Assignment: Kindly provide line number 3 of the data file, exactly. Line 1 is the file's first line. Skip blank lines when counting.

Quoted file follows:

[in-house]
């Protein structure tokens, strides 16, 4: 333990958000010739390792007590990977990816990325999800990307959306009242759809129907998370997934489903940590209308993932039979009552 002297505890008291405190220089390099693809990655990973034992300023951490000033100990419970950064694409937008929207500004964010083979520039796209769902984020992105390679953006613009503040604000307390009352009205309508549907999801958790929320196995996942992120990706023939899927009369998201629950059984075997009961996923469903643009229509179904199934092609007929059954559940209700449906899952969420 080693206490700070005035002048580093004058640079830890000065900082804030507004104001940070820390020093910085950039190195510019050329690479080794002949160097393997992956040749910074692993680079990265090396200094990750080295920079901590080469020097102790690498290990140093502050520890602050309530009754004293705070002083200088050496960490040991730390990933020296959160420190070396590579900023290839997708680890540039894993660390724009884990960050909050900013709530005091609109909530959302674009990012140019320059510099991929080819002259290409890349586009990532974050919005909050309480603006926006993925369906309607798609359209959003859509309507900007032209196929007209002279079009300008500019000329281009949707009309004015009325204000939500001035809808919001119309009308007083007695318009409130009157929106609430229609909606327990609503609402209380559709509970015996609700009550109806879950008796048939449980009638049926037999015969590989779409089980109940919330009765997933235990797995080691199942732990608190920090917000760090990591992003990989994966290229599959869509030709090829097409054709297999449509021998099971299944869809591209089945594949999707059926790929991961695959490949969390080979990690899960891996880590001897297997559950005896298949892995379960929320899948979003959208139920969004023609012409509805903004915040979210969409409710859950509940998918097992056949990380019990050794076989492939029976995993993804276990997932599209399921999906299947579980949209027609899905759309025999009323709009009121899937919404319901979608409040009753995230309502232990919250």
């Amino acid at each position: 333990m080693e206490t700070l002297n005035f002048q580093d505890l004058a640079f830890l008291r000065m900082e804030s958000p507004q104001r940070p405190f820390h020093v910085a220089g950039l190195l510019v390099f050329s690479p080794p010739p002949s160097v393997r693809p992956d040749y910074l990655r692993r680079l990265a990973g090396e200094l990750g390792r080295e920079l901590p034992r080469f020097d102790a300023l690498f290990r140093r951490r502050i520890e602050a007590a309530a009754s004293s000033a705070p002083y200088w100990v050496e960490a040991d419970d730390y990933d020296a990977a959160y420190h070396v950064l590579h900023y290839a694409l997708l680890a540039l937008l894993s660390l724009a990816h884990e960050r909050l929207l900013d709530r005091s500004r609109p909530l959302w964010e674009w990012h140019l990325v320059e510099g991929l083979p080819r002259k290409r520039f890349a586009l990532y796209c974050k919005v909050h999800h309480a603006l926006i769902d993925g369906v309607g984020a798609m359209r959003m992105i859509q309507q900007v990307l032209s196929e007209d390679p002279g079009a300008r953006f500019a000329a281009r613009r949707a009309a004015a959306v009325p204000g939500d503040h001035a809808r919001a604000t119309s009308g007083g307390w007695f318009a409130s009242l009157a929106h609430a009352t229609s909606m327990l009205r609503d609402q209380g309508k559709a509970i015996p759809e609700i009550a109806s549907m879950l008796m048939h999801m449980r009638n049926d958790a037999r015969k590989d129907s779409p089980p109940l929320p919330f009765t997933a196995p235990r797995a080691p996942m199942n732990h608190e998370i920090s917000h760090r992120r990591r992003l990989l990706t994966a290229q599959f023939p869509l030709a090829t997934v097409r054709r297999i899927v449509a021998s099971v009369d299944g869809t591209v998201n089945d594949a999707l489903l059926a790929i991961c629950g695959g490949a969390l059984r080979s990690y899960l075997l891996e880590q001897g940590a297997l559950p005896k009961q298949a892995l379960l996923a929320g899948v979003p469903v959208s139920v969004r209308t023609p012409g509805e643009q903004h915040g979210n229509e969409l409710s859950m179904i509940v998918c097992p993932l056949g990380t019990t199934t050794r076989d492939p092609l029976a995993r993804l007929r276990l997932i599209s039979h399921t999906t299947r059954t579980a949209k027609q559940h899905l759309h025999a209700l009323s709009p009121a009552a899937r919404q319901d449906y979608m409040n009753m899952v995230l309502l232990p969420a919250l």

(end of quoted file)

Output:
């Amino acid at each position: 333990m080693e206490t700070l002297n005035f002048q580093d505890l004058a640079f830890l008291r000065m900082e804030s958000p507004q104001r940070p405190f820390h020093v910085a220089g950039l190195l510019v390099f050329s690479p080794p010739p002949s160097v393997r693809p992956d040749y910074l990655r692993r680079l990265a990973g090396e200094l990750g390792r080295e920079l901590p034992r080469f020097d102790a300023l690498f290990r140093r951490r502050i520890e602050a007590a309530a009754s004293s000033a705070p002083y200088w100990v050496e960490a040991d419970d730390y990933d020296a990977a959160y420190h070396v950064l590579h900023y290839a694409l997708l680890a540039l937008l894993s660390l724009a990816h884990e960050r909050l929207l900013d709530r005091s500004r609109p909530l959302w964010e674009w990012h140019l990325v320059e510099g991929l083979p080819r002259k290409r520039f890349a586009l990532y796209c974050k919005v909050h999800h309480a603006l926006i769902d993925g369906v309607g984020a798609m359209r959003m992105i859509q309507q900007v990307l032209s196929e007209d390679p002279g079009a300008r953006f500019a000329a281009r613009r949707a009309a004015a959306v009325p204000g939500d503040h001035a809808r919001a604000t119309s009308g007083g307390w007695f318009a409130s009242l009157a929106h609430a009352t229609s909606m327990l009205r609503d609402q209380g309508k559709a509970i015996p759809e609700i009550a109806s549907m879950l008796m048939h999801m449980r009638n049926d958790a037999r015969k590989d129907s779409p089980p109940l929320p919330f009765t997933a196995p235990r797995a080691p996942m199942n732990h608190e998370i920090s917000h760090r992120r990591r992003l990989l990706t994966a290229q599959f023939p869509l030709a090829t997934v097409r054709r297999i899927v449509a021998s099971v009369d299944g869809t591209v998201n089945d594949a999707l489903l059926a790929i991961c629950g695959g490949a969390l059984r080979s990690y899960l075997l891996e880590q001897g940590a297997l559950p005896k009961q298949a892995l379960l996923a929320g899948v979003p469903v959208s139920v969004r209308t023609p012409g509805e643009q903004h915040g979210n229509e969409l409710s859950m179904i509940v998918c097992p993932l056949g990380t019990t199934t050794r076989d492939p092609l029976a995993r993804l007929r276990l997932i599209s039979h399921t999906t299947r059954t579980a949209k027609q559940h899905l759309h025999a209700l009323s709009p009121a009552a899937r919404q319901d449906y979608m409040n009753m899952v995230l309502l232990p969420a919250l």